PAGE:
Table 1. General Characterization of CC and CCA

Notes: ad, air dried basis. All values are on an air dried basis.

Experimental Apparatus

The experimental methods and procedures for characteristic analysis on ash were:

(a) Particle size distribution was analyzed by laser particle size analyzer (LPSA) (Winner 3001, Jinan Micro-nano Particle Instrument Co. Ltd., Shandong province, China) equipped with the He-Ne laser diffraction (λ = 632.8 nm),

(b) Elemental composition of the ash was measured by X-ray fluorescence spectrometer (XRF) (ZSX100e. Rigaku Co. Ltd, Japan). Each test used about 2 g samples. As for the XRF analysis, the major elements (presented in concentrations more than 10,000 μg/g) happened to be Si, K, S, Cl, Ca, and Mg. Minor constituents (1000 to 10,000 μg/g) included Al, Fe, and Na. Other elements (less than 1000 μg/g) included Ti and Mn, which were also given in the XRF analysis. Repeated experiments were carried out three times and the average value was used to minimize the error,

(c) Crystalline compounds in ash were identified by X-ray diffractometer (XRD) (X’Pert PRO, PANalytical B.V., The Netherlands) with Cu Kα radiation (λ = 0.15406 nm) at a scan rate of 0.02° per second. The operation voltage and current were maintained at 36 kV and 50 mA, respectively. Data were collected from 5° to 80° on a 2θ scale. Peak identification was performed through comparison with standards coming from High Score Plus software package,

(d) Surface morphology was observed by scanning electron microscopy (SEM) (Ultra Plus, Carl Zeiss Co. Ltd., Germany) with an accelerating voltage of 20 to 30 kV. The micrographs at different magnifications were generated by a computer program. Surface composition was analyzed by energy dispersive X-ray (EDX) (Genesis, Edax DX-4) at an accelerating voltage of 25 kV. The EDX analysis was performed in a spot mode in which the beam was localized on a single area manually chosen within the field of view. The location was shown on the provided micrographs by a “+”. The EDX detector was set up for detecting elements with atomic number equal to or greater than six,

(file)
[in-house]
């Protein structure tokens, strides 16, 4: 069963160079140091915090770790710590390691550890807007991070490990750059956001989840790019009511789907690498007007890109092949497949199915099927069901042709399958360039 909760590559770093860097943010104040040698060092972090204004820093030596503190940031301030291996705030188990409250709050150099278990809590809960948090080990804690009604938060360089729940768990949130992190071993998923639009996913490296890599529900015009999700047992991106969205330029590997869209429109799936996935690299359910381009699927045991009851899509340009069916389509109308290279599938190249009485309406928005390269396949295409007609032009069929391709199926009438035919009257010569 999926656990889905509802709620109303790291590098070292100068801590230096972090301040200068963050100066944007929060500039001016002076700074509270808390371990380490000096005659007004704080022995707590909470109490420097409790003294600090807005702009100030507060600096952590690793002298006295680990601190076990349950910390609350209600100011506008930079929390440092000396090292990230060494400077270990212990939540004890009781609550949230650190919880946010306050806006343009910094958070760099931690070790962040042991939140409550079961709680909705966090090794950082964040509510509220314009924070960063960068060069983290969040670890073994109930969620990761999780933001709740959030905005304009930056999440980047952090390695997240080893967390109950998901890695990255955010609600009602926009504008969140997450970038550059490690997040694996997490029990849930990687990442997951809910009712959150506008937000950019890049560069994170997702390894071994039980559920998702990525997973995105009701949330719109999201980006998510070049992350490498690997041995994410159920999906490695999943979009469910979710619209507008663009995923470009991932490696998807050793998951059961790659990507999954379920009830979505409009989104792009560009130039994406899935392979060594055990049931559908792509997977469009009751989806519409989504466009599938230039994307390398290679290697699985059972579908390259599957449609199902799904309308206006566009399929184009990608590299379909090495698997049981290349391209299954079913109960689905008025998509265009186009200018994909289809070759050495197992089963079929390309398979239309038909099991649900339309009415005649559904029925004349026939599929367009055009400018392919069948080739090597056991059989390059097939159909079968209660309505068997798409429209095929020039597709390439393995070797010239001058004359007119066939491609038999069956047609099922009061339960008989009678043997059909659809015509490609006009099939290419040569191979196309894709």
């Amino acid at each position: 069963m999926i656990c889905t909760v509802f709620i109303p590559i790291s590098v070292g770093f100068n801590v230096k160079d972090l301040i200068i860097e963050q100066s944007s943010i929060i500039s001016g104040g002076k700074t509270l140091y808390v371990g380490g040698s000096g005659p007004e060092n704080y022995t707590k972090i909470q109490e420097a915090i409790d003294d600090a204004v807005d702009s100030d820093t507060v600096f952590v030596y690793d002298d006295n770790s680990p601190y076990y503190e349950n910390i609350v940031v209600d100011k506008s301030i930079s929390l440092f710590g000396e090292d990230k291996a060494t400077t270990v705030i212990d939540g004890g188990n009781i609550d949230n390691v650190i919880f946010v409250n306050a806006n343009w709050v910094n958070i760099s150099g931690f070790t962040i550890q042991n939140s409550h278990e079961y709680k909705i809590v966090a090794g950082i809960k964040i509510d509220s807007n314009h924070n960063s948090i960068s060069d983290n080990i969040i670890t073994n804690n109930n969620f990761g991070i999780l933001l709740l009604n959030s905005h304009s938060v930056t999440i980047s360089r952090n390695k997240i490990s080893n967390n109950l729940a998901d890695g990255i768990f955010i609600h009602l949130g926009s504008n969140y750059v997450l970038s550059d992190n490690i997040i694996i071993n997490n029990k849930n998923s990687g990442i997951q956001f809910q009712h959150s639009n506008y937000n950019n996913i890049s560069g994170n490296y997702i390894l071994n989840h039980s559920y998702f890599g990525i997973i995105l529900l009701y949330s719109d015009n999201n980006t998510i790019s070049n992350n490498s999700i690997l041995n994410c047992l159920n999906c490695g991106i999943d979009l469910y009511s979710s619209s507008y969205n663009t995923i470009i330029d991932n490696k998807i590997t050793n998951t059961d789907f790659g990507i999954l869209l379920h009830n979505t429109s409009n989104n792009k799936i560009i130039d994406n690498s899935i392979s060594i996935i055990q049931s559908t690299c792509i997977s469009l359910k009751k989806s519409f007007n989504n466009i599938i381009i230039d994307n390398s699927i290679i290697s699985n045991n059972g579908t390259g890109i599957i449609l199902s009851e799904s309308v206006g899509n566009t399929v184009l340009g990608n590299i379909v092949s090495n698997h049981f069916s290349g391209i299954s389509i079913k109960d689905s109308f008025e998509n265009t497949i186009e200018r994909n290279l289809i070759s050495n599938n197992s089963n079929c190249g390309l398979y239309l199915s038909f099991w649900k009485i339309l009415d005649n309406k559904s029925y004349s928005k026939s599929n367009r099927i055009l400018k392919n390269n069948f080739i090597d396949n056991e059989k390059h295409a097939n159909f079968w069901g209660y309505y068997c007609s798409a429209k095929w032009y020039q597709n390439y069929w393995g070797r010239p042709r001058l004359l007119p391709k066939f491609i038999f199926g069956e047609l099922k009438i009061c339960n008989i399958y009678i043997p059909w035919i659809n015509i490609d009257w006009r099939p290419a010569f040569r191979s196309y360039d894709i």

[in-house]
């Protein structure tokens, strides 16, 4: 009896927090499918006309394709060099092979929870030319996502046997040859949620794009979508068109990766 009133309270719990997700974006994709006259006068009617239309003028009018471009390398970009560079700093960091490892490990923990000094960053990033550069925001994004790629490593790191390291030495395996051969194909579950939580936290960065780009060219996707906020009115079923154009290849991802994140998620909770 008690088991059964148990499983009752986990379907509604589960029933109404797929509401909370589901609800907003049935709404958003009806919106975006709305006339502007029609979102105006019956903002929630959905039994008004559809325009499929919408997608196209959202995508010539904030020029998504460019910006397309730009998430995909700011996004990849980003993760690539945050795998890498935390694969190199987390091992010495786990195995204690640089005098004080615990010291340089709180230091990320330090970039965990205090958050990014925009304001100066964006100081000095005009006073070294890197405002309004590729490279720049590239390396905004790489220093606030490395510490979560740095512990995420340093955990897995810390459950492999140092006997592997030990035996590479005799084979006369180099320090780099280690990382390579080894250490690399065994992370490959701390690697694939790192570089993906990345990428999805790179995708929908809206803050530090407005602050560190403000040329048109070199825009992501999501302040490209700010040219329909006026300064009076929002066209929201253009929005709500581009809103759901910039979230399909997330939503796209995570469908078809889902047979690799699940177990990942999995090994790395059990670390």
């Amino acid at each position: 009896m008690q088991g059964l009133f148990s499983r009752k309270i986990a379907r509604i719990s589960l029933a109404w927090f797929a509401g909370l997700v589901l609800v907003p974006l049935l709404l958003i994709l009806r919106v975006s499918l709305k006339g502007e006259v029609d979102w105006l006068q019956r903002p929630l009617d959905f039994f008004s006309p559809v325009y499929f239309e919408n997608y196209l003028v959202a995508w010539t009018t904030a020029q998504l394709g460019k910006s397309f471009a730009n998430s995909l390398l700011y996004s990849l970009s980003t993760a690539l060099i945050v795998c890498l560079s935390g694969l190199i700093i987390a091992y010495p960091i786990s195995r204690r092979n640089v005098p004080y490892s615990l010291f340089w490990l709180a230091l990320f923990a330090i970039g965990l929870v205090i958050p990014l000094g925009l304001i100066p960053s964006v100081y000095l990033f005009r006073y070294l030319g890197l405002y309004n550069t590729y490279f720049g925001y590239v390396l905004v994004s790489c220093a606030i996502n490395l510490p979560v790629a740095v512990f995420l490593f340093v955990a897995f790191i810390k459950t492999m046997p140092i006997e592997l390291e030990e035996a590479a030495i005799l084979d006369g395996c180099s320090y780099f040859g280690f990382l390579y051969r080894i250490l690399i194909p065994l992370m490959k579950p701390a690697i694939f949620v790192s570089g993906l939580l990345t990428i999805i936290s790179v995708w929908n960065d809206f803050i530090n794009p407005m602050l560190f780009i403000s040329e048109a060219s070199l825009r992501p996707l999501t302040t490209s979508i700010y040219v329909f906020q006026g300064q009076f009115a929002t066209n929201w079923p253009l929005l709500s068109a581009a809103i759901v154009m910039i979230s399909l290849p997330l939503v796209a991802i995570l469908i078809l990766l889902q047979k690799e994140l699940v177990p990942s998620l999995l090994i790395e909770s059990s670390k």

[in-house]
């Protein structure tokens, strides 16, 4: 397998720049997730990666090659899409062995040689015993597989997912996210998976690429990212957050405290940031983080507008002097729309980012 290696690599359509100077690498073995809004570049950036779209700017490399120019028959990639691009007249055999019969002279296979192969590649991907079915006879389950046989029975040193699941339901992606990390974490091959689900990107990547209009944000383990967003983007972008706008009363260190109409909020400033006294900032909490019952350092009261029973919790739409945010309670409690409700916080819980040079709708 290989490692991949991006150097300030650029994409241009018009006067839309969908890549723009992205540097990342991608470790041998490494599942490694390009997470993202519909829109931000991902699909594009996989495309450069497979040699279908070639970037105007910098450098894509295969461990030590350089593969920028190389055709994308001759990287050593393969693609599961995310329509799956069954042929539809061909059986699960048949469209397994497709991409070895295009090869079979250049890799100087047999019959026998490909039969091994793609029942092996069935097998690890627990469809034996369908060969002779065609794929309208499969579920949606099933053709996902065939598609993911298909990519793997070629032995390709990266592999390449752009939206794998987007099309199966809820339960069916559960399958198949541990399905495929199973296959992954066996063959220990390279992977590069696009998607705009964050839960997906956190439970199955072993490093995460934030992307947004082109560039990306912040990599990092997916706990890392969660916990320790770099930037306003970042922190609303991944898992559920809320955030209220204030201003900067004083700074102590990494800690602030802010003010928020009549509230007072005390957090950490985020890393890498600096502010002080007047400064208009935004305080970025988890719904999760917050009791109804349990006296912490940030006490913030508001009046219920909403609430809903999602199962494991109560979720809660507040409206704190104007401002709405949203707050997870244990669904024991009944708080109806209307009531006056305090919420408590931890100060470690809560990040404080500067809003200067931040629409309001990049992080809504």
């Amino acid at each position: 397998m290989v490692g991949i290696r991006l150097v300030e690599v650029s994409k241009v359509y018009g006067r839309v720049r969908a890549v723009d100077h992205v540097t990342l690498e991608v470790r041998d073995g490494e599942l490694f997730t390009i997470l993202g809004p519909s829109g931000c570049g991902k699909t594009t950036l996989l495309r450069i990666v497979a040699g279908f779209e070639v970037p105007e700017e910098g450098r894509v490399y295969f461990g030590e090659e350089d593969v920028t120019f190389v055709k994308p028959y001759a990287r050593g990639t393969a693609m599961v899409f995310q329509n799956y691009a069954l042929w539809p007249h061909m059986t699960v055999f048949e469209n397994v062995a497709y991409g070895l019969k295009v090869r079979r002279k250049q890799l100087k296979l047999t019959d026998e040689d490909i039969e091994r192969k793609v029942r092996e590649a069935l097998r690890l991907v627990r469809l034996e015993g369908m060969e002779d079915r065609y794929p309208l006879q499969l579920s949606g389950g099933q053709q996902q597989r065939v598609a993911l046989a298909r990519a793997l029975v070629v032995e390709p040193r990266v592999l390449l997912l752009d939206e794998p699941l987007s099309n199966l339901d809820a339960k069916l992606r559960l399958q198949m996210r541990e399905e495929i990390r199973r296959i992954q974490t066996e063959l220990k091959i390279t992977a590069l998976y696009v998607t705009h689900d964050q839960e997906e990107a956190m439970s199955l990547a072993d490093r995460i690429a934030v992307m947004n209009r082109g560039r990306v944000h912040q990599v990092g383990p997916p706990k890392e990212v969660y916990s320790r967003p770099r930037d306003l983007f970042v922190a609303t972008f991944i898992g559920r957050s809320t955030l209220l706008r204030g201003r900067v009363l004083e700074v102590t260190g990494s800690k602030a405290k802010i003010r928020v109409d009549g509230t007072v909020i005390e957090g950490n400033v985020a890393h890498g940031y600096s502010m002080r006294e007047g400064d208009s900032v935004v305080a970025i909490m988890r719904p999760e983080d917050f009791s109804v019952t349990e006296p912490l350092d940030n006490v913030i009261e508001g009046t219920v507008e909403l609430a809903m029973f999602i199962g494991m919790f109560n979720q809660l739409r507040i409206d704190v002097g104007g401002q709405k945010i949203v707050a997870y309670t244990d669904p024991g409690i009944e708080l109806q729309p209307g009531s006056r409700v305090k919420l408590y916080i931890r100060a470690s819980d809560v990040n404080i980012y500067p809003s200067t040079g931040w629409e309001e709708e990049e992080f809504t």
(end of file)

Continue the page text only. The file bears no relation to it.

(e) Thermal analyses were carried out using a thermogravimetric analyzer (TGA) (NETZCH-STA449 F3, Germany) to obtain the weight loss, as well as the differential thermal behavior (DTA) to obtain information on phase transitions. The sensitivity was 1 μg and 0.01 °C. Each test used about 5 mg samples. The temperature range was from 30 to 1200 C at a heating rate of 20 C/min. The heating was carried out in nitrogen, dry air, and 40% O2 in N2, respectively. The flow rate of carrier gas was 30 mL/min.


Chemical Analysis

In this study, all elements obtained by XRF analysis were translated into oxides (Cl converted to equivalent oxygen), and then normalized. The composition expressed as oxides (except Cl) is listed in Table 2. From the results, one can find that the CCA samples were mainly composed of SiO2, K2O, CaO, P2O5, and Cl. Moreover, K2O and SiOwere predominant in the composition. This was also confirmed by XRD data, which displayed the presence of potassium in the forms of arcanite, kalicinite, kalsilite, leucite, sylvite, as well as silica in the form of quartz as the major component. Besides, the other compounds such as Na2O, MgO, SO3, Fe2O3, Al2O3, TiO2, and MnO were also present.

Table 2. Elemental Composition of CCA Determined by XRF Analysis (wt.%)

Particle Size Distribution

The particle size distribution of the CCA powders selected by a 0.154 mm sieve is shown in Fig. 1. The results of granularity analysis are listed in Table 3. Repeated tests were carried out three times, and the average value was used to minimize the error. The mean diameter and the medium diameter of the sieved powders were 12.96 μm and 10.23 μm, respectively. The accumulated percentage for the ash particles within diameter of 30 μm occupied more than 90%. Furthermore, the value of the S/for these sieved powders was rather large, 14626.5 cm2/ cm3. The precision of the measurements was 1.0%, and the results presented a good reproducibility with the standard deviation of < 3.0%.

Fig. 1. Particle size distribution of CCA powders

Table 3. The Granularity Analysis Results of CCA Powders

Notes: D10 stands for ash particle diameter, below which the accumulated percentage is 10%; D25stands for particle diameter, below which the accumulated percentage is 25%, etc; Dav stands for the mean diameter; S/stands for the ratio of the total surface area and volume of the particles.

Phase Composition

Figure 2 illustrates the result of XRD analysis, indicating the qualitative presence of crystalline minerals. It can be seen from the figure that the CCA mainly were composed of a mixture of potassic compounds such as potassium bicarbonate (KHCO3), potassium aluminum silicate (KAlSiO4 and KAlSi2O6), sylvite (KCl), and arcanite (K2SO4). Furthermore, silica was in addition present in the form of low quartz, and calcium and sodium were respectively present in the form of calcite (CaCO3) and natrite (Na2CO3). Besides, it was identified by XRD analysis that potassium present in the form of sylvite was the major crystalline phase. But other forms of potassium (potassium bicarbonate, potassium aluminum silicate, and arcanite) were not detected much. The potassium hydroxide was not detected at all.